# Calculating the probability of an animal finding a resource

by killbot2000
Tags: animal, probability, resource
 P: 12 I'd like some help working out the probability of my model animal finding water in a day. In my 'model' there is a square landscape 17km^2 The water pool is a circle of 500m radius (so approx 0.7854km^2) So in a one off shot the chances of hitting the water is 0.7854/17 = 0.0462 right? But if I suppose that the animal can search over the course of a day, how can I incorporate this into increasing its prob. of finding the water? Assume for the sake of argument that it can travel at 1m/second and has a 500m detection range then it should 'cut out' circles the same radius as the water pool every 1000 seconds. Then I think it would cut out 86400/1000 = 86.4 in day. If this is correct how can I convert it into a probability? I know this is a ramble, but I've been at it all morning, so any help would be much appreciated!
Mentor
P: 10,534
 So in a one off shot the chances of hitting the water is 0.7854/17 = 0.0462 right?
If the animal magically appears at a random position in the landscape, this is the probability that it will appear in the water.

 But if I suppose that the animal can search over the course of a day, how can I incorporate this into increasing its prob. of finding the water?
It depends on the way it searches for water.

Neglecting effects at the edges of the landscape, your model animal can search 1000m2 per second. With an ideal path, it would need roughly 17000 seconds to see the whole landscape, less than 5 hours. The probability to find the pool within a day is 1, independent of its size.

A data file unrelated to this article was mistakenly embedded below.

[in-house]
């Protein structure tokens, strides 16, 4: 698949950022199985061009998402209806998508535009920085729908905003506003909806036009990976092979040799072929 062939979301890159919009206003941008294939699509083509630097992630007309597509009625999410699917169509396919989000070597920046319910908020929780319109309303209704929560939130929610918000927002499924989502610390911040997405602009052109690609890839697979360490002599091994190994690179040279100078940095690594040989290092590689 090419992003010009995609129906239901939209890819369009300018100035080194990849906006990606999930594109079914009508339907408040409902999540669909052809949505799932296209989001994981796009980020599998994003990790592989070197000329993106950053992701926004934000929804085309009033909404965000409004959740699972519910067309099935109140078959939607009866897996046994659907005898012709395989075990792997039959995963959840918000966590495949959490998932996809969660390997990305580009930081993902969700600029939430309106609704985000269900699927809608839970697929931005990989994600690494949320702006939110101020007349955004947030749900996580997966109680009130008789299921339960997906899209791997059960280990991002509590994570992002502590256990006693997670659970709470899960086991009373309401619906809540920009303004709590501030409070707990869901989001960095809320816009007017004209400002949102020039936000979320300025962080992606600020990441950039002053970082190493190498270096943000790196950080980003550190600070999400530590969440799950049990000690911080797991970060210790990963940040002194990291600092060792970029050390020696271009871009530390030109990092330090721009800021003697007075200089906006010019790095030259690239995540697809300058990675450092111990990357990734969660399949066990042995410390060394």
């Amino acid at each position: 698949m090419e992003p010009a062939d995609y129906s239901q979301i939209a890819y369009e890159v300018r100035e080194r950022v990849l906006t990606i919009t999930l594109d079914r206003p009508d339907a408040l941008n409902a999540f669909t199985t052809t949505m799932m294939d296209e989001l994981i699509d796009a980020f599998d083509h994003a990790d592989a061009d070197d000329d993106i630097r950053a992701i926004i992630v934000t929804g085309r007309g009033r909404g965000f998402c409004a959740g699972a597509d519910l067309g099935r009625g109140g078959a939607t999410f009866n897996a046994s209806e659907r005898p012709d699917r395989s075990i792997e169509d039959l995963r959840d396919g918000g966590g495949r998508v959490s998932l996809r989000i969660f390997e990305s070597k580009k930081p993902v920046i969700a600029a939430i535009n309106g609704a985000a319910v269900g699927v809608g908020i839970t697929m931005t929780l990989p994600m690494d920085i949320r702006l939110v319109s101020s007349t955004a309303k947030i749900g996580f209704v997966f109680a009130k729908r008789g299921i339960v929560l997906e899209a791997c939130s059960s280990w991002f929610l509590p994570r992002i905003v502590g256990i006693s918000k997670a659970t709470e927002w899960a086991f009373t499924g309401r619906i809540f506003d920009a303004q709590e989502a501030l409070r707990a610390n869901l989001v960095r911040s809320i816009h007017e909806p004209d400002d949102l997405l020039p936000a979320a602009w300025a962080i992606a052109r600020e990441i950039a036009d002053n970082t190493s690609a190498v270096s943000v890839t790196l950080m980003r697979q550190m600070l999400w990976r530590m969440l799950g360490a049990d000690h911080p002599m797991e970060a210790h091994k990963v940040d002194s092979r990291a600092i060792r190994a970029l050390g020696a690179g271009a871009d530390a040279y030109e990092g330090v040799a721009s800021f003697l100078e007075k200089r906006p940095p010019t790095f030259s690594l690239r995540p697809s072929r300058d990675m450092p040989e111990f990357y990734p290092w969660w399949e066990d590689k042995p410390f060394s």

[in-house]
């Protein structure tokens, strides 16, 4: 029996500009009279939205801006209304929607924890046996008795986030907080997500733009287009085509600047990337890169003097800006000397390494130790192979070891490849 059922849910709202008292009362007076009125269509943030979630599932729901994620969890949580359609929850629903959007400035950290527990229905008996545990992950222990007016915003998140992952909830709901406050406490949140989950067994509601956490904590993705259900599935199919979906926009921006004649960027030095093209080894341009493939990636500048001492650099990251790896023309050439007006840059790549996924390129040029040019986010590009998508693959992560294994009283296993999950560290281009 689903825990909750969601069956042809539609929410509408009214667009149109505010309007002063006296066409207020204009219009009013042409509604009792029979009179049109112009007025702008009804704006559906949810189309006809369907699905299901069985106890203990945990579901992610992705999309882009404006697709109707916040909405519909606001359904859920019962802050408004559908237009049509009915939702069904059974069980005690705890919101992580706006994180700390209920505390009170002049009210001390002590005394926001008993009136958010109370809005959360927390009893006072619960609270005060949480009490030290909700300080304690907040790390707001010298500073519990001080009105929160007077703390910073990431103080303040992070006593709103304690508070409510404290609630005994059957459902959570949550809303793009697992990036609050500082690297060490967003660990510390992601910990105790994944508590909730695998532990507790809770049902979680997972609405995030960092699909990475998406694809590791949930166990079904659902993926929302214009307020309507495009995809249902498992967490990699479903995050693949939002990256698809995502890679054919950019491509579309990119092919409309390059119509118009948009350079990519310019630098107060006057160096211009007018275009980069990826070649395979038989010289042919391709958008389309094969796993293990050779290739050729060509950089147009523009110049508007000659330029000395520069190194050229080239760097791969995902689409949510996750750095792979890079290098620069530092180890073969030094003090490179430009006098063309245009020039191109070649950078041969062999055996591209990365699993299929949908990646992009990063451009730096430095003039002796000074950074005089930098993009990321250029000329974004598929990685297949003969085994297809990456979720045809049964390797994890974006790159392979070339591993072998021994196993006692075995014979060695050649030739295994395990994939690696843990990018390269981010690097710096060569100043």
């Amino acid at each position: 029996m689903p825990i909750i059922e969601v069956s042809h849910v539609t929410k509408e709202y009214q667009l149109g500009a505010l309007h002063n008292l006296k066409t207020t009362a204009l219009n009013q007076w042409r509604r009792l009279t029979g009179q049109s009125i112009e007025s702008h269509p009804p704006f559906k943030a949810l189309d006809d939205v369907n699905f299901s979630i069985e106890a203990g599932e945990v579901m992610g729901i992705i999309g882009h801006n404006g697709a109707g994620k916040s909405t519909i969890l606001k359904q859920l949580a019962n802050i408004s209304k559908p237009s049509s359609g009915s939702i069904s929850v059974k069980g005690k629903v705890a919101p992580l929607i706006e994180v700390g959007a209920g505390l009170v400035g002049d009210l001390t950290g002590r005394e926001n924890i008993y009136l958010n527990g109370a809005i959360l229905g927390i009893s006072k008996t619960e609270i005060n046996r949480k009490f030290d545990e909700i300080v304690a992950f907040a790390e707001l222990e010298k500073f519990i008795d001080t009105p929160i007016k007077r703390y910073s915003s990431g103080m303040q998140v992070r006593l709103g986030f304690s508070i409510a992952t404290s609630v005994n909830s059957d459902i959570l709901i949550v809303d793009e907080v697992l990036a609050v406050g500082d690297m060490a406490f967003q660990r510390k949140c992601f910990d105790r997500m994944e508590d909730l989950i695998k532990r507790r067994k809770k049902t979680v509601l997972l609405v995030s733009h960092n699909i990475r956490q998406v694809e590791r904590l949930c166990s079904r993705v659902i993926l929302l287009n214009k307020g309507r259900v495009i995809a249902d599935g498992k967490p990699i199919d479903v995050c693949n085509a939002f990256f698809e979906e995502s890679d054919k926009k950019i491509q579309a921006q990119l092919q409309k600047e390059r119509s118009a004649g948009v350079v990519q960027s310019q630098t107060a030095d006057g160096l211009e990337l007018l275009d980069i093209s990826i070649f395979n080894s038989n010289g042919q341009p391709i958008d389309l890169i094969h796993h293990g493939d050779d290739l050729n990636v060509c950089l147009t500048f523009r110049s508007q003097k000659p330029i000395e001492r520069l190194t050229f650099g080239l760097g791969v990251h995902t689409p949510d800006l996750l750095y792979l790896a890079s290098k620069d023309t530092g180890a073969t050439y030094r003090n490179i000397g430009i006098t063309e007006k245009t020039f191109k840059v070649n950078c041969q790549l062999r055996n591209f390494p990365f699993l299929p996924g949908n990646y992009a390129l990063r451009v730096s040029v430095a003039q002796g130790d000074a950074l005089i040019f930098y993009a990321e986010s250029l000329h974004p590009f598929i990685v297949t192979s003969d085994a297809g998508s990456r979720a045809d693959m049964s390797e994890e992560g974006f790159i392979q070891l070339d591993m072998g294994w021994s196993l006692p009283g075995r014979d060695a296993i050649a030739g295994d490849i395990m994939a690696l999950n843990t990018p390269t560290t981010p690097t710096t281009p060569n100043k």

Real animals rarely walk on those ideal lines, so the probability depends on the walking algorithm.
 Mentor P: 25,748 What's the probability of an animal appearing out of thin air into an area to which it's never been?
P: 1,231

## Calculating the probability of an animal finding a resource

 Quote by mfb If the animal magically appears at a random position in the landscape, this is the probability that it will appear in the water. It depends on the way it searches for water. Neglecting effects at the edges of the landscape, your model animal can search 1000m2 per second. With an ideal path, it would need roughly 17000 seconds to see the whole landscape, less than 5 hours. The probability to find the pool within a day is 1, independent of its size. Real animals rarely walk on those ideal lines, so the probability depends on the walking algorithm.
Pool size radius matters: ( versus a search independant of pool radius )
Even less search time for a 500 radius water pool. Search radius would be detection radius 500m plus the water pool radius giving a total 1000m search radius ( assuming pool edge detection ). A 5km by 3.5 km grid (17.5 square km ) could be searched in 2 passes. So, not exactly, but somewhere around 9000 seconds of search required.

In fact a 5 x 4 km rectangular area could be searched in less than 10000 seconds ( again assuming edge detection of the water pool ).
 PF Gold P: 4,152 There's a lot of association of animal search patterns with fractal properties: The foraging ecology of spider monkeys Foraging patterns of female reindeer Search patterns of albatross, bumblebees, and deers
Mentor
P: 10,534
 Quote by 256bits Pool size radius matters
It reduces searching time, but it does not increase the probability to find the pool.

 pool edge detection
:D

If the pool is circular and fully within the search area, we can do even better. We can ignore 1km on both sides of the 5km-range, and the total travel distance is below 8.5km*.
A 3x6km-area would require at most 6km, as it can be done in a single pass.

*Edit: Below ##(6.5 + \sqrt{2})km \approx 7.9km##.

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